8 Awesome Toy Lines from the 80s You Probably Forgot About

Updated: Jul 16



8. Sectaurs (1985) by Coleco


Sectaurs were some seriously ugly, insect-looking dudes, but they were packaged so cool, and they usually came with a huge spider or some other creepy looking insect that they used as a vehicle.




7. Blackstar (1984) by Galoob


Prior to Filmation’s successful Masters of the Universe we had Blackstar. And for those not familiar with the premise of 80s cartoon, just imagine Buck Rodgers getting lost in space and winding up on an Eternia filled with some ugly-ass, not so blue, Smurf-Hobbits. Then, shortly upon his arrival he aquires He-Man’s sword, decides to go shirtless, sport a loin cloth, and go after hordes of gun-toting aliens with a sword.   




8. Super Naturals (1987) by TONKA


Super Naturals were action figures that when their helmet was lifted and removed, their chest pieces would reveal a 3-D hologram transformation of sorts. When tilting the character to one side it would reveal their human form, and when tilting it to the other, it revealed their monster or supernatural form.




7. M.A.S.K. (1985) by Kenner


Hands down the coolest toy line from the 80s. M.A.S.K. (Mobile Armor Strike Kommand) featured roughly two inch figures, that not unlike the name suggests, also featured a removable mask for each character. The best part, however, were the vehicles. With a few exceptions to the rule, one couldn’t just purchase a MASK figure, one had to purchase the vehicle that accompanied the figure. Each vehicle and accessory had two forms; everyday vehicle, and mobile assault vehicle.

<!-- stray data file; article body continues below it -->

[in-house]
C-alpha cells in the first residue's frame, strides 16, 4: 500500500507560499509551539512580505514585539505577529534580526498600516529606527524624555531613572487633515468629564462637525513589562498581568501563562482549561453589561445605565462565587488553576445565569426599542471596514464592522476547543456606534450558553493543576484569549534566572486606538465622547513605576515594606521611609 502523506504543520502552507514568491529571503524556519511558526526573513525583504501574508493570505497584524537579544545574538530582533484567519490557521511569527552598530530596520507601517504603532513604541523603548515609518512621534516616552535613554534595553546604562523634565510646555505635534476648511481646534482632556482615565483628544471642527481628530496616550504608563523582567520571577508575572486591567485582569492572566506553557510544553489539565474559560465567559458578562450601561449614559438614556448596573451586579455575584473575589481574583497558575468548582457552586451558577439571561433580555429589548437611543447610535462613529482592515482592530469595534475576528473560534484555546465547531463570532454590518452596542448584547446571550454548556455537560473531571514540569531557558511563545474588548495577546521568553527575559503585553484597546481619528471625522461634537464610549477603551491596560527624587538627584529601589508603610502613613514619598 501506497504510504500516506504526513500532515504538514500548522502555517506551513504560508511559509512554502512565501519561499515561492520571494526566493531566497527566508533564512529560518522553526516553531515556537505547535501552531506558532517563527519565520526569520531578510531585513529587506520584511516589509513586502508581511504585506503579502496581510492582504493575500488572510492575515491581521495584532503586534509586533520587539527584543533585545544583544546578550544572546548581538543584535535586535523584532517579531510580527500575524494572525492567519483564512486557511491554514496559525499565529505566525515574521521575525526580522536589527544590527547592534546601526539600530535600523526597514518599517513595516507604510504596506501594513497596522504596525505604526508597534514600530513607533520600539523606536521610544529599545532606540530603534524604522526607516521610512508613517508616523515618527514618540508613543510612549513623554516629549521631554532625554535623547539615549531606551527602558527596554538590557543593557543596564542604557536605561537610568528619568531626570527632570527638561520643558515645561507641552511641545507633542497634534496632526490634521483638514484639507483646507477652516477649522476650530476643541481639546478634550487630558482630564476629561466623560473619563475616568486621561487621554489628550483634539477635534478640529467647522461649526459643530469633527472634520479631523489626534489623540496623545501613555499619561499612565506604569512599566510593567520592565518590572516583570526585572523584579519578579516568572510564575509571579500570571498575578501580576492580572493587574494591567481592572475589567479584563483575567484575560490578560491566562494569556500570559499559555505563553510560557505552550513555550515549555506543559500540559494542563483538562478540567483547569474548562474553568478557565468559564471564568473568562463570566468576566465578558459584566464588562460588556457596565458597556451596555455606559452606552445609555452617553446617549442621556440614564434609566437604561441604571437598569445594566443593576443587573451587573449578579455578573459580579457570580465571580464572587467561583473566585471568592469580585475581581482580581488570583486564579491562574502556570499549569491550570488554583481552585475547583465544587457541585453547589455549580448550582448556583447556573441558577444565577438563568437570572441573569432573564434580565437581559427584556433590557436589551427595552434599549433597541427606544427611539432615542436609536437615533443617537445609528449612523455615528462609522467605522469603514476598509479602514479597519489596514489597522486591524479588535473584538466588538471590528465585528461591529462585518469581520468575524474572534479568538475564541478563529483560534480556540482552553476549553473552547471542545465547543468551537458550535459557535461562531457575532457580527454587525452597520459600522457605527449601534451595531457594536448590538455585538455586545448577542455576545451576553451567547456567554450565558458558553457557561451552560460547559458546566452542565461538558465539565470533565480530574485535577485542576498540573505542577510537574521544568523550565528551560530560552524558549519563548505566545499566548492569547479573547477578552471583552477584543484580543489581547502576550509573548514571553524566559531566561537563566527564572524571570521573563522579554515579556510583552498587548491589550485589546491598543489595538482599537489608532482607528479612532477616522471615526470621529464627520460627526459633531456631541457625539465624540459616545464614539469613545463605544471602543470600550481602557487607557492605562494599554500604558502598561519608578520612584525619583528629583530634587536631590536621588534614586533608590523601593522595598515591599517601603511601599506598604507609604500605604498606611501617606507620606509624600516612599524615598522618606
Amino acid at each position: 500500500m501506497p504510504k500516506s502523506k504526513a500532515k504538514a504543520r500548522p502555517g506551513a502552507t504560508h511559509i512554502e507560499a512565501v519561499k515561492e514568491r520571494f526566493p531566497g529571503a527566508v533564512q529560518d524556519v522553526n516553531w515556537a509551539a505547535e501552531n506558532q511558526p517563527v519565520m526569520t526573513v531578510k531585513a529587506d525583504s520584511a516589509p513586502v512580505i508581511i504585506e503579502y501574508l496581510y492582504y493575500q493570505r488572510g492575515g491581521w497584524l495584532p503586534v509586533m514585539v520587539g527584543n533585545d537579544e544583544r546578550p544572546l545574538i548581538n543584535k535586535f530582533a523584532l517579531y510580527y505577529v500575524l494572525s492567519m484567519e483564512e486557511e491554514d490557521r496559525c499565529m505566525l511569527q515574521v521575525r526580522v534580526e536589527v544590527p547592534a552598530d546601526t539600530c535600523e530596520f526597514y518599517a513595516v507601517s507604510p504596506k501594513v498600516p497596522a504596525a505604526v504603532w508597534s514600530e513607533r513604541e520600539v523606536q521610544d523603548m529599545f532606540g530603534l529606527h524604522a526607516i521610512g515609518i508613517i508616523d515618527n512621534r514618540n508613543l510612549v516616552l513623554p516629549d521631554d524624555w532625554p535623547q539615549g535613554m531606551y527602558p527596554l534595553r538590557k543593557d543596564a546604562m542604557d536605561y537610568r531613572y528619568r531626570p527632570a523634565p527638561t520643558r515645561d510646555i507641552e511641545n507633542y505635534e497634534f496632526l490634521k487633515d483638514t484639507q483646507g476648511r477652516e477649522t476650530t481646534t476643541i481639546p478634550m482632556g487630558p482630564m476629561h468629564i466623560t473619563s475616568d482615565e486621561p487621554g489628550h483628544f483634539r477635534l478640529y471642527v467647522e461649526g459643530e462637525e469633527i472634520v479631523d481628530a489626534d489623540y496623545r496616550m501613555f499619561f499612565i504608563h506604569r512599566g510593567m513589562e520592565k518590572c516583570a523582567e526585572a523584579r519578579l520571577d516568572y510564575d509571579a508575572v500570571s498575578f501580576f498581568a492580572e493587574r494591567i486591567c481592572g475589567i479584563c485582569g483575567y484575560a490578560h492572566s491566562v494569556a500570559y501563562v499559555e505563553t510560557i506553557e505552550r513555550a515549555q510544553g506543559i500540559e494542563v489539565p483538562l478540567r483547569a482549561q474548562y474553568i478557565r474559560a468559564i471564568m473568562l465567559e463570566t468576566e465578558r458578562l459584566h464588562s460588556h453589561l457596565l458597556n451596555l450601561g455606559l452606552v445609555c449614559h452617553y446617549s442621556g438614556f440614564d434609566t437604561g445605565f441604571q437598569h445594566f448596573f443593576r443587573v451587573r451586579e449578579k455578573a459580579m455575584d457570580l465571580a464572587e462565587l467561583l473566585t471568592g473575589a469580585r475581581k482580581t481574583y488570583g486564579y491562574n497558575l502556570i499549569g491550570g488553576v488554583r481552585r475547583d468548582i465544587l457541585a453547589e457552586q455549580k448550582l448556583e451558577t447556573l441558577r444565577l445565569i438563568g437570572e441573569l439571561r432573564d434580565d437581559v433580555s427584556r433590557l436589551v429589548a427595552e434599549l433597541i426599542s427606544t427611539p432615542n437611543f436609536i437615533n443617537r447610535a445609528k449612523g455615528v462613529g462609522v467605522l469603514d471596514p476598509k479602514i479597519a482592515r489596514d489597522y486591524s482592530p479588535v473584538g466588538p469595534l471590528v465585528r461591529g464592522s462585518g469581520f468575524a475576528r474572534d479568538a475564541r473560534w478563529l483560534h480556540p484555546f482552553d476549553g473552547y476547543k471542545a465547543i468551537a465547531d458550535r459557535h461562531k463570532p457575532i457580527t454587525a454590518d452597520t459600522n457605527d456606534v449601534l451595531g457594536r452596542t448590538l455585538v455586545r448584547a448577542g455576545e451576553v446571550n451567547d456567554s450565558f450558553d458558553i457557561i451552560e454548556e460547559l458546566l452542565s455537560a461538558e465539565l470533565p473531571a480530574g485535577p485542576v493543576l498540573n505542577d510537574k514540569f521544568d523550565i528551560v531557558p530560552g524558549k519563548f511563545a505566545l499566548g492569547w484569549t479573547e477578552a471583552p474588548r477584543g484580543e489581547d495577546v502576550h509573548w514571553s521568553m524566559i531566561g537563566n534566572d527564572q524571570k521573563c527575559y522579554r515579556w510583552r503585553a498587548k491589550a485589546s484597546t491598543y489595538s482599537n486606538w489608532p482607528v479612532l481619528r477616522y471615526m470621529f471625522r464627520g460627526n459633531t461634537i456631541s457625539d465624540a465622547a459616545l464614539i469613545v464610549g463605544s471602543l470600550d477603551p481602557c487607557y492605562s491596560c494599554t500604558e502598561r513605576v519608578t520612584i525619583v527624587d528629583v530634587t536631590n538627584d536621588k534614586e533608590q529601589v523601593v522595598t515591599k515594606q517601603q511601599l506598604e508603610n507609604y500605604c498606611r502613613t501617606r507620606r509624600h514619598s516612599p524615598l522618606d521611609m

6. RAMBO (1986) by Coleco


For some reason or another, successful R-rated action movies often resulted in a cartoon and a toy line, except for Robocop, which was initially an X-rated film, but that’s another story. The Rambo figures all came with a huge arsenal of machine guns and weaponry. They stood around 7” tall and towered over G.I. Joes




3. Inhumanoids (1986) by Hasbro


Inhumanoids monster figures were fairly articulate in design and it may have been the only cartoon where I rooted for the bad guys. On the other hand, the human figures have some of the most disproportionately small heads. Imagine taking a G.I. Joe head and popping to a He-Man figure and you’re still not quite there.  Now, if you want me to explain the premise of the Inhumanoids, that’ll take a while, but you can check out the show’s intro below and see if you can follow it for yourself.




2. Mad Scientist Monster Lab (1984) by Mattel


I remember being a child and watching this commercial and thinking I bet I could do some sick shit with this, worthy of censorship. Mattel actually marketed this as sort of Frankenstein’s lab where you would build the monster, but then get this, you would then drop him in acid and watch his flesh burn off.




1. Battle Beasts (1984) by Hasbro

If you weren’t already aware water beats fire, fire beats wood, and wood apparently beats water? Battle Beasts were pretty close to M.U.S.C.L.E figure scale, only they came in two packs, not trash cans. Each figure was painted and adorned with a thermal sensitive hologram, similar to Transformers, that revealed their allegiance to good or evil, or in this case wood, water, or fire.


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